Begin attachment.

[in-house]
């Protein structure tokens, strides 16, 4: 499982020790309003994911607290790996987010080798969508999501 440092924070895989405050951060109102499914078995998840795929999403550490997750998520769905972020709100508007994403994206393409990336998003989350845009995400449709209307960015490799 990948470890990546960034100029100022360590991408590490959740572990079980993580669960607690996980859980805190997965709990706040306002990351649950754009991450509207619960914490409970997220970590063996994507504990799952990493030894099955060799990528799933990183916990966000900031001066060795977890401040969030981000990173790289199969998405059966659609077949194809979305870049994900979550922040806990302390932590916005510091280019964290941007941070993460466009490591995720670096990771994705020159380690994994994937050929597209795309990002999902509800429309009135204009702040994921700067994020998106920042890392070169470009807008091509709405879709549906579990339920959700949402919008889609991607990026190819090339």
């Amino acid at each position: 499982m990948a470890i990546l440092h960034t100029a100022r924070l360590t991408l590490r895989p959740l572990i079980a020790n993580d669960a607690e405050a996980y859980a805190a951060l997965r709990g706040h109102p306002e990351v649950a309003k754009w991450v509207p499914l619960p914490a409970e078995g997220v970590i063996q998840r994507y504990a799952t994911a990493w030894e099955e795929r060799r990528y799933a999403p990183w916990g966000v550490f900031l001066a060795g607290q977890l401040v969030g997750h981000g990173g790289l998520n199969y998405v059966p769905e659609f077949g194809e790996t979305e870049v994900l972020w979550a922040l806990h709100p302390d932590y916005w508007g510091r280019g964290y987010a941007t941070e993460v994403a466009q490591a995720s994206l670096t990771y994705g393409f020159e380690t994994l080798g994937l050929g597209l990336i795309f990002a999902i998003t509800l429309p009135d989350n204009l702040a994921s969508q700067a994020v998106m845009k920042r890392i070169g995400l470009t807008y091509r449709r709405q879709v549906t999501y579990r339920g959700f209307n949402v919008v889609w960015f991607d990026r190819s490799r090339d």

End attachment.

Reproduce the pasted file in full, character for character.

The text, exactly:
[in-house]
């Protein structure tokens, strides 16, 4: 499982020790309003994911607290790996987010080798969508999501 440092924070895989405050951060109102499914078995998840795929999403550490997750998520769905972020709100508007994403994206393409990336998003989350845009995400449709209307960015490799 990948470890990546960034100029100022360590991408590490959740572990079980993580669960607690996980859980805190997965709990706040306002990351649950754009991450509207619960914490409970997220970590063996994507504990799952990493030894099955060799990528799933990183916990966000900031001066060795977890401040969030981000990173790289199969998405059966659609077949194809979305870049994900979550922040806990302390932590916005510091280019964290941007941070993460466009490591995720670096990771994705020159380690994994994937050929597209795309990002999902509800429309009135204009702040994921700067994020998106920042890392070169470009807008091509709405879709549906579990339920959700949402919008889609991607990026190819090339």
């Amino acid at each position: 499982m990948a470890i990546l440092h960034t100029a100022r924070l360590t991408l590490r895989p959740l572990i079980a020790n993580d669960a607690e405050a996980y859980a805190a951060l997965r709990g706040h109102p306002e990351v649950a309003k754009w991450v509207p499914l619960p914490a409970e078995g997220v970590i063996q998840r994507y504990a799952t994911a990493w030894e099955e795929r060799r990528y799933a999403p990183w916990g966000v550490f900031l001066a060795g607290q977890l401040v969030g997750h981000g990173g790289l998520n199969y998405v059966p769905e659609f077949g194809e790996t979305e870049v994900l972020w979550a922040l806990h709100p302390d932590y916005w508007g510091r280019g964290y987010a941007t941070e993460v994403a466009q490591a995720s994206l670096t990771y994705g393409f020159e380690t994994l080798g994937l050929g597209l990336i795309f990002a999902i998003t509800l429309p009135d989350n204009l702040a994921s969508q700067a994020v998106m845009k920042r890392i070169g995400l470009t807008y091509r449709r709405q879709v549906t999501y579990r339920g959700f209307n949402v919008v889609w960015f991607d990026r190819s490799r090339d």